Publications

California's Primary Care Workforce: Forecasted Supply, Demand, and Pipeline of Trainees, 2016-2030

Author(s): 

Joanne Spetz, Janet Coffman and Igor Geyn

Date: 
Aug. 15, 2017

This second report in a series of three Healthforce Center reports on primary care in California, unveils projections of a statewide primary care clinician shortfall in the next 15 years, with the most severe shortages in the Central Valley, Central Coast and Southern Border areas.

Key Findings

  • By 2030 demand for primary care clinicians in California to increase by 12% to 17% above the current demand.
  • Physician supply will decline between 2016 and 2030 in nearly every supply scenario estimated.
  • By 2030, NPs and PAs will comprise nearly half of California’s full-time equivalent (FTE) primary care clinicians. 

“California faces a looming shortage of primary care clinicians in the coming decades,” said Healthforce Research Faculty Member Janet Coffman. “If we continue along our current path, more and more Californians will need to visit the emergency room for conditions like asthma, ear infections or flu because they lack a primary care provider.”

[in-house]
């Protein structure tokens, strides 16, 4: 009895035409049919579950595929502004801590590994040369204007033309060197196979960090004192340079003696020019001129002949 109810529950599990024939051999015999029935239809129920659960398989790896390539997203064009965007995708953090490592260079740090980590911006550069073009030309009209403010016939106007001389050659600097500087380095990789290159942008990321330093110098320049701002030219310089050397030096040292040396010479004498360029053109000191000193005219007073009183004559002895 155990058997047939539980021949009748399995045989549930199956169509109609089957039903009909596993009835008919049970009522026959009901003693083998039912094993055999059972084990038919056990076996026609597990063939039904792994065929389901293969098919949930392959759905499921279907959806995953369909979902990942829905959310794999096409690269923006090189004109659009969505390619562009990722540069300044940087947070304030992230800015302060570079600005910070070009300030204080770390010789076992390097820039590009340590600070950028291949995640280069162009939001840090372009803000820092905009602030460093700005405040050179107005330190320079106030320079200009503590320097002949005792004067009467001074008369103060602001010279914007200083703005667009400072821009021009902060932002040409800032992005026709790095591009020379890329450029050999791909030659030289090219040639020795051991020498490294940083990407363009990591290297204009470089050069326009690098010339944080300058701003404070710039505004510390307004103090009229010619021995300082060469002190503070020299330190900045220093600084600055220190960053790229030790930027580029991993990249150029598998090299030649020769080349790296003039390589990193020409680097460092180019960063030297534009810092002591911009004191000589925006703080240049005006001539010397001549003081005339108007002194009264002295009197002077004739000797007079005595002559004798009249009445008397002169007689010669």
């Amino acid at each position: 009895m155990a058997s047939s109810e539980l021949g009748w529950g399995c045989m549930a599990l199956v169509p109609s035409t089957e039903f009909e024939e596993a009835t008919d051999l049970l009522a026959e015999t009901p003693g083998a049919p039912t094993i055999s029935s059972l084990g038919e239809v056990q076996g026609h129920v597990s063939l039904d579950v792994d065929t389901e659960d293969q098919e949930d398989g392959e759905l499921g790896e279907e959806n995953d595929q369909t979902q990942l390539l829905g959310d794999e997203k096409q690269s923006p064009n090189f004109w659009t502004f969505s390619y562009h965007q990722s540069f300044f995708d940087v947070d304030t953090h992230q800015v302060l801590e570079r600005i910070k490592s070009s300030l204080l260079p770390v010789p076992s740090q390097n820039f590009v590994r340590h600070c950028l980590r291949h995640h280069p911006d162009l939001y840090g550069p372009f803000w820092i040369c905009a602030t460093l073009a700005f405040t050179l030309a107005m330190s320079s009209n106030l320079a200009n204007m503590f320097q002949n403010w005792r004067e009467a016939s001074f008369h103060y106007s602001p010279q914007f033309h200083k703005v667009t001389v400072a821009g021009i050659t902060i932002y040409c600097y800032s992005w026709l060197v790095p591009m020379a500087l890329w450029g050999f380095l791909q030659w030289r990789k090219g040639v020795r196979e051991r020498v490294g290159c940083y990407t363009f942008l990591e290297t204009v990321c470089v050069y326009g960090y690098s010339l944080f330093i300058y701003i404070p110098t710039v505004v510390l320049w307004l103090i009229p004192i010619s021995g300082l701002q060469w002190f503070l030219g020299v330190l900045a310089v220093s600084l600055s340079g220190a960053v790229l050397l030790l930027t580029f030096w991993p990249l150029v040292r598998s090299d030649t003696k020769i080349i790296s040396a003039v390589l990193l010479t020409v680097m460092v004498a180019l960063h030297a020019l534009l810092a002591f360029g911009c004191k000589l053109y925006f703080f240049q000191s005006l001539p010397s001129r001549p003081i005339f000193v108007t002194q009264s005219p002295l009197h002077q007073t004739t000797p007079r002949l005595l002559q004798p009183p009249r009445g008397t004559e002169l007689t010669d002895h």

Implications/Next Steps

California needs to closely monitor the supply of primary care clinicians and to develop strategies to fill potential gaps between supply and demand that may arise as soon as 2025. 

Strategies at the national, state and regional level to fill the potential gap between primary care demand and supply include:

  • Actively recruiting primary care physicians to practice in California;
  • Expanding primary care residency programs, particularly in the regions at greatest risk for long-term shortages;
  • Improving retention of physicians, particularly younger physicians;
  • Ensuring 3-7 percent annual growth in graduations from NP and PA education programs so the number of graduates keeps pace with projected demand;
  • Expanding team-based primary care models that maximize the use of all clinicians, and supporting alignment of insurance reimbursement with team-based care; and
  • Ensuring scope-of-practice regulations for NPs and PAs maximize their capacity to provide primary care and to work at the highest level of their education and knowledge.

The first report in our primary care series explored current supply, characteristics and pipeline of primary care providers in California.